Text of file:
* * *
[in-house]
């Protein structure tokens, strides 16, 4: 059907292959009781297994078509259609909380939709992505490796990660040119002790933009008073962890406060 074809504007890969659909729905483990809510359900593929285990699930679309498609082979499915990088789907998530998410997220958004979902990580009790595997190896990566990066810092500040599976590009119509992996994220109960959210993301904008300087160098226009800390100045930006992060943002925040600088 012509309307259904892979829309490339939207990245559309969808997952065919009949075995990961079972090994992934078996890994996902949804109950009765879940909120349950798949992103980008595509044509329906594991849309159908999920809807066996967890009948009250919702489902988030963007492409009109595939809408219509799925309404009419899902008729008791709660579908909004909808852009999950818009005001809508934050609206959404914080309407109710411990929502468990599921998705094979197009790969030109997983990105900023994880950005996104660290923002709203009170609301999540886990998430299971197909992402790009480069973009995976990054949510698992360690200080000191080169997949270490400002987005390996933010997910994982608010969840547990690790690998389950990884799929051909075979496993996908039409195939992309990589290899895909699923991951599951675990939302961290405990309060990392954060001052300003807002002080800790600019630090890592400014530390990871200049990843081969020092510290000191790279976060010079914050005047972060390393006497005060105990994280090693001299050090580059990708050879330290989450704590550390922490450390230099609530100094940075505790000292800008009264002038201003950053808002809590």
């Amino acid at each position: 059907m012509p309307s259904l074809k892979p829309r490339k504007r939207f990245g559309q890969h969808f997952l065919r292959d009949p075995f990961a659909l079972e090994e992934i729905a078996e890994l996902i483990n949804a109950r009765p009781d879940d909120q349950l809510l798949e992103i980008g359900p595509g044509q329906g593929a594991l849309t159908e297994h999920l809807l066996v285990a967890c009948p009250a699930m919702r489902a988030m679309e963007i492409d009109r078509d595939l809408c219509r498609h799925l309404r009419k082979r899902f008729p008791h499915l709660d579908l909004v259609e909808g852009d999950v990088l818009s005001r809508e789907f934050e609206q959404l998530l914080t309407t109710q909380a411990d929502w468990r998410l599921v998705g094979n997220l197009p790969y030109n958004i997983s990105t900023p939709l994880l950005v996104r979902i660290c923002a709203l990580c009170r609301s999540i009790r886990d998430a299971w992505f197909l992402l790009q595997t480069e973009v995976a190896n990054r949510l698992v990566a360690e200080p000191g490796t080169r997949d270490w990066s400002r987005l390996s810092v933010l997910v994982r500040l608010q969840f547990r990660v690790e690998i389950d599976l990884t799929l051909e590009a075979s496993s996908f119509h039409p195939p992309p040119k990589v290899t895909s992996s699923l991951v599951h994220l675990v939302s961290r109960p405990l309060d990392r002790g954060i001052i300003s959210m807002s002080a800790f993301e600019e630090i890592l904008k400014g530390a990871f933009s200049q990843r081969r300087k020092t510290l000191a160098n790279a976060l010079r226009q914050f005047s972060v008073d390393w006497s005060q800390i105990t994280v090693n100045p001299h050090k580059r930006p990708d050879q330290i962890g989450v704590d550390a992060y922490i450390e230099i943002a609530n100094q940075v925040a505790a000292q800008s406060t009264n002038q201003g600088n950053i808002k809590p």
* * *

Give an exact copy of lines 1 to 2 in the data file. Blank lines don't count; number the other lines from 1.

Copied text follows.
[in-house]
């Protein structure tokens, strides 16, 4: 059907292959009781297994078509259609909380939709992505490796990660040119002790933009008073962890406060 074809504007890969659909729905483990809510359900593929285990699930679309498609082979499915990088789907998530998410997220958004979902990580009790595997190896990566990066810092500040599976590009119509992996994220109960959210993301904008300087160098226009800390100045930006992060943002925040600088 012509309307259904892979829309490339939207990245559309969808997952065919009949075995990961079972090994992934078996890994996902949804109950009765879940909120349950798949992103980008595509044509329906594991849309159908999920809807066996967890009948009250919702489902988030963007492409009109595939809408219509799925309404009419899902008729008791709660579908909004909808852009999950818009005001809508934050609206959404914080309407109710411990929502468990599921998705094979197009790969030109997983990105900023994880950005996104660290923002709203009170609301999540886990998430299971197909992402790009480069973009995976990054949510698992360690200080000191080169997949270490400002987005390996933010997910994982608010969840547990690790690998389950990884799929051909075979496993996908039409195939992309990589290899895909699923991951599951675990939302961290405990309060990392954060001052300003807002002080800790600019630090890592400014530390990871200049990843081969020092510290000191790279976060010079914050005047972060390393006497005060105990994280090693001299050090580059990708050879330290989450704590550390922490450390230099609530100094940075505790000292800008009264002038201003950053808002809590």